dispersing & reflecting light through poetry



That girl’s for me!
Hair so fine;
eyes sublime;
keep my eyes
down that body—
oh my goddy—
she’s a hotty!

Feels so good,
     you want your first crush
to last…

Gotta walk up to her;
gotta talk up to her.
Dude, don’t slumber—
get her number.
Get my feet to
move in,
groove in.
I ain’t shady,
be my lady—
come on, baby.

I’ve got my spine,
     I’ve got my

Yeah, you’re mine;
mine, all mine.
This will last forever,
we will be together
in my place you’ll
move in,
groove in.
Give to me your body;
you will be my lady;
I’m lovin’ you baby.

…you want your first crush
     to last,
don’t let it go
    so fast…

Why you sippin’ soda
with another dude?
Can’t you feel
my heartbeat
heart     beat
to a pulp.
Bruised fruit
not my fault

Follow me,
     don’t follow me.

…don’t let it go
    so fast…

I set out to write “Crush” about infatuation, about fantasy love gone wrong. Refrains referencing early 1970’s advertisements for Orange Crush™ soda give the poem a feeling of innocence; whereas, inserting references to the REM song “Orange Crush”, a song about the American involvement in the Vietnam conflict, insured that the fantasy went bad quick.

So bad that the speaker ends the final stanza with the “B” word.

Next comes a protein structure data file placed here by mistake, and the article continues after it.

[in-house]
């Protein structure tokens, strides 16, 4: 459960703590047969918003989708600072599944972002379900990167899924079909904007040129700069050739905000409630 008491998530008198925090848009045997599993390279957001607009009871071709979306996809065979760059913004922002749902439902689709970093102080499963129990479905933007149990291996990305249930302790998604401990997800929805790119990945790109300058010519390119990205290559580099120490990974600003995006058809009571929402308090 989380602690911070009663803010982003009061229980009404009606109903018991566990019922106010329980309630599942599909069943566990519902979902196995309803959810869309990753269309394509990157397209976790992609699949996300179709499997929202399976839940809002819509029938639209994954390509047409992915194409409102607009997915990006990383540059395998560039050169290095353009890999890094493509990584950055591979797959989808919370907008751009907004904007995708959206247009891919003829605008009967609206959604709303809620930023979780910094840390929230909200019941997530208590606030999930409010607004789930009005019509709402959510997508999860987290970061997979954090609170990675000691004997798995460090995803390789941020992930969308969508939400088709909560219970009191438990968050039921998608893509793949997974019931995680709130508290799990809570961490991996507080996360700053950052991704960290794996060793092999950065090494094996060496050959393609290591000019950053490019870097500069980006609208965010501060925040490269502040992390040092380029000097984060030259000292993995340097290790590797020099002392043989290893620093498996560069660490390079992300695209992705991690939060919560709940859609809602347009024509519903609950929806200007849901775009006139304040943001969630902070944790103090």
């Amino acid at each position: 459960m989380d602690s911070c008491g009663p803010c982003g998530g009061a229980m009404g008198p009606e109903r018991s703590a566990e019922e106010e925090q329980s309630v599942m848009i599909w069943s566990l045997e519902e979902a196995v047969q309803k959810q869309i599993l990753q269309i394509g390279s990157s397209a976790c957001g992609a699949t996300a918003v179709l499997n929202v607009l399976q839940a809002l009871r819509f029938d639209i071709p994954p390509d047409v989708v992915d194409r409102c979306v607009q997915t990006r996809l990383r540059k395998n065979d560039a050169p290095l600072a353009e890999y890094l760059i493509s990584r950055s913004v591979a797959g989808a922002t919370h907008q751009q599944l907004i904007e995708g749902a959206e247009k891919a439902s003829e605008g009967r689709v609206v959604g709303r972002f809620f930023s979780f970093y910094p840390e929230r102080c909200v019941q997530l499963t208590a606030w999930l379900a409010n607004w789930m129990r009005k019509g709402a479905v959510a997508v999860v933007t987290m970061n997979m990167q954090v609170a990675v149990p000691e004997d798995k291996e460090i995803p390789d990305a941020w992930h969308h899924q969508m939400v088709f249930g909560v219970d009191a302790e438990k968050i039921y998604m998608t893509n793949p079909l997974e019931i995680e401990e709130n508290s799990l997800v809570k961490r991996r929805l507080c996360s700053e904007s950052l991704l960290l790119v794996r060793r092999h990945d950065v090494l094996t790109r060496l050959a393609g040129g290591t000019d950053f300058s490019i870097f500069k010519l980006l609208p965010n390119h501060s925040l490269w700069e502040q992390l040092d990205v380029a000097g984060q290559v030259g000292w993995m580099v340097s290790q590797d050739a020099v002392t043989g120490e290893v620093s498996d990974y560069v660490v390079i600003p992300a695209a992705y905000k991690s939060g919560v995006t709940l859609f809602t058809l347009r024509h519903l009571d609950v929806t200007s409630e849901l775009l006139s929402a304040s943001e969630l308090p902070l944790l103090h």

The obvious question here is, should a Christian poet/writer use profanity in their writing? Scripture is clear that we should be careful of the words that come out of our mouth, but a lot of that refers to the heart intent of those words. People can say very hurtful things using nice, family friendly words.

It is rare that I employ what are referred to in polite circles as “cuss” words, vulgar language, profanity. In this case, I felt the word in the context of the earlier innocence of the narrative hits the reader in the face. It shows that abuse, relational violence can come out of nowhere. My friend, Elizabeth, a Lutheran pastor and poet told me, “the word ‘bitch’ just kinda came out of the blue for me.”

And I think that may be how it is in abusive relationships. I don’t believe any woman starts a relationship to be abused. (And though men can be abused by women, it’s predominantly the other way.)

So the use of the “B” word in this instance is not to be vulgar or gratuitous, but to slightly shock the reader into a sympathetic understanding of abuse.

Copyright © 2016 Scott Daniel Massey

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